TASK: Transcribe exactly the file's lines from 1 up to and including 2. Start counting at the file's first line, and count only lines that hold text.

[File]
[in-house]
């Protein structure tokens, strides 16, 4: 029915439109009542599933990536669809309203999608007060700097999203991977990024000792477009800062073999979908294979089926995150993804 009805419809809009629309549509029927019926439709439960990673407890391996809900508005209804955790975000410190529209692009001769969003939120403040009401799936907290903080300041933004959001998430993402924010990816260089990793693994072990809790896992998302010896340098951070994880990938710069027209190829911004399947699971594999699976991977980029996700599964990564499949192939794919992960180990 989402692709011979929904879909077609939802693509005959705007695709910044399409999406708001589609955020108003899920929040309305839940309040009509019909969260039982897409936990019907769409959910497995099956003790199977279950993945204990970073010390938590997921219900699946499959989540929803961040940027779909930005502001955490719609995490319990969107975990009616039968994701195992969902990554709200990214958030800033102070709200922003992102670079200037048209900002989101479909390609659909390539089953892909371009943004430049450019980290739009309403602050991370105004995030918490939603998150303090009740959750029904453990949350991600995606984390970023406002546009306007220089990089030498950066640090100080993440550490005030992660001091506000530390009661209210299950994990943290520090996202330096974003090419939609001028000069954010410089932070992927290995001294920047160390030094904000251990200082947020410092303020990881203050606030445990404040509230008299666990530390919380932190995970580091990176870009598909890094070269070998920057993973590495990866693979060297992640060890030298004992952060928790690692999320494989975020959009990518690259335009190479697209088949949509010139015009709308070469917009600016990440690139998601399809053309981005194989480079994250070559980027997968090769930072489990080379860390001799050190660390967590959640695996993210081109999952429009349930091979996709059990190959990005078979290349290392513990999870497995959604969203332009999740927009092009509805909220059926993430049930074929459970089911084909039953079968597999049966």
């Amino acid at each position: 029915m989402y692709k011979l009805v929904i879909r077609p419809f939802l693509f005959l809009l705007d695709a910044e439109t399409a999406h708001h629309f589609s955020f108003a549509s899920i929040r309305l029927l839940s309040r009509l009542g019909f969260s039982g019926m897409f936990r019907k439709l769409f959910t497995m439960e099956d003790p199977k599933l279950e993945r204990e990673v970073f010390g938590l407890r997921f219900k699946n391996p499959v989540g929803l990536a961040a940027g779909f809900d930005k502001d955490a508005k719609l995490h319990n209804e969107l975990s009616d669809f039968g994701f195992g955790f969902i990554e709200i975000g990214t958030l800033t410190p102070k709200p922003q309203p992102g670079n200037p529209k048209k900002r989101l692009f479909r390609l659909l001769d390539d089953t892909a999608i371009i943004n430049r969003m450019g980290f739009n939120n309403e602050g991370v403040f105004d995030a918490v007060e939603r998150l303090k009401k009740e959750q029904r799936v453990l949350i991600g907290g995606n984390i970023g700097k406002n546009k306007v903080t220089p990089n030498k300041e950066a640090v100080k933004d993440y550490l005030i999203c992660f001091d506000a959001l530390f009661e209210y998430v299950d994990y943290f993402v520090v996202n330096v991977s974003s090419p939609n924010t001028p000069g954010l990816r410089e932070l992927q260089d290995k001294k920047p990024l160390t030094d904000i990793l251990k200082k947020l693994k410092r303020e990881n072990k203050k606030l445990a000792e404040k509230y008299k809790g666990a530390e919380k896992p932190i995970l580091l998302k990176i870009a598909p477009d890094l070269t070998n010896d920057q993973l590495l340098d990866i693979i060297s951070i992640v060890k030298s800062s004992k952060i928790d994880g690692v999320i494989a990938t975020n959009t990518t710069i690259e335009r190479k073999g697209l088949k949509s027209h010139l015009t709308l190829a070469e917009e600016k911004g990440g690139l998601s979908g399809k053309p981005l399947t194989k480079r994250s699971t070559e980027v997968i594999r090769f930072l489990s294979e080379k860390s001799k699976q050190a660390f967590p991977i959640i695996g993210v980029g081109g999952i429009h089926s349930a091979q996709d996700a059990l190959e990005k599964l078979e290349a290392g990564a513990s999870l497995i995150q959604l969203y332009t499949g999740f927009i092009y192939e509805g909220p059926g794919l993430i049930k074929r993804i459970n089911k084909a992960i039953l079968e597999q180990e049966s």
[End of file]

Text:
[in-house]
């Protein structure tokens, strides 16, 4: 029915439109009542599933990536669809309203999608007060700097999203991977990024000792477009800062073999979908294979089926995150993804 009805419809809009629309549509029927019926439709439960990673407890391996809900508005209804955790975000410190529209692009001769969003939120403040009401799936907290903080300041933004959001998430993402924010990816260089990793693994072990809790896992998302010896340098951070994880990938710069027209190829911004399947699971594999699976991977980029996700599964990564499949192939794919992960180990 989402692709011979929904879909077609939802693509005959705007695709910044399409999406708001589609955020108003899920929040309305839940309040009509019909969260039982897409936990019907769409959910497995099956003790199977279950993945204990970073010390938590997921219900699946499959989540929803961040940027779909930005502001955490719609995490319990969107975990009616039968994701195992969902990554709200990214958030800033102070709200922003992102670079200037048209900002989101479909390609659909390539089953892909371009943004430049450019980290739009309403602050991370105004995030918490939603998150303090009740959750029904453990949350991600995606984390970023406002546009306007220089990089030498950066640090100080993440550490005030992660001091506000530390009661209210299950994990943290520090996202330096974003090419939609001028000069954010410089932070992927290995001294920047160390030094904000251990200082947020410092303020990881203050606030445990404040509230008299666990530390919380932190995970580091990176870009598909890094070269070998920057993973590495990866693979060297992640060890030298004992952060928790690692999320494989975020959009990518690259335009190479697209088949949509010139015009709308070469917009600016990440690139998601399809053309981005194989480079994250070559980027997968090769930072489990080379860390001799050190660390967590959640695996993210081109999952429009349930091979996709059990190959990005078979290349290392513990999870497995959604969203332009999740927009092009509805909220059926993430049930074929459970089911084909039953079968597999049966």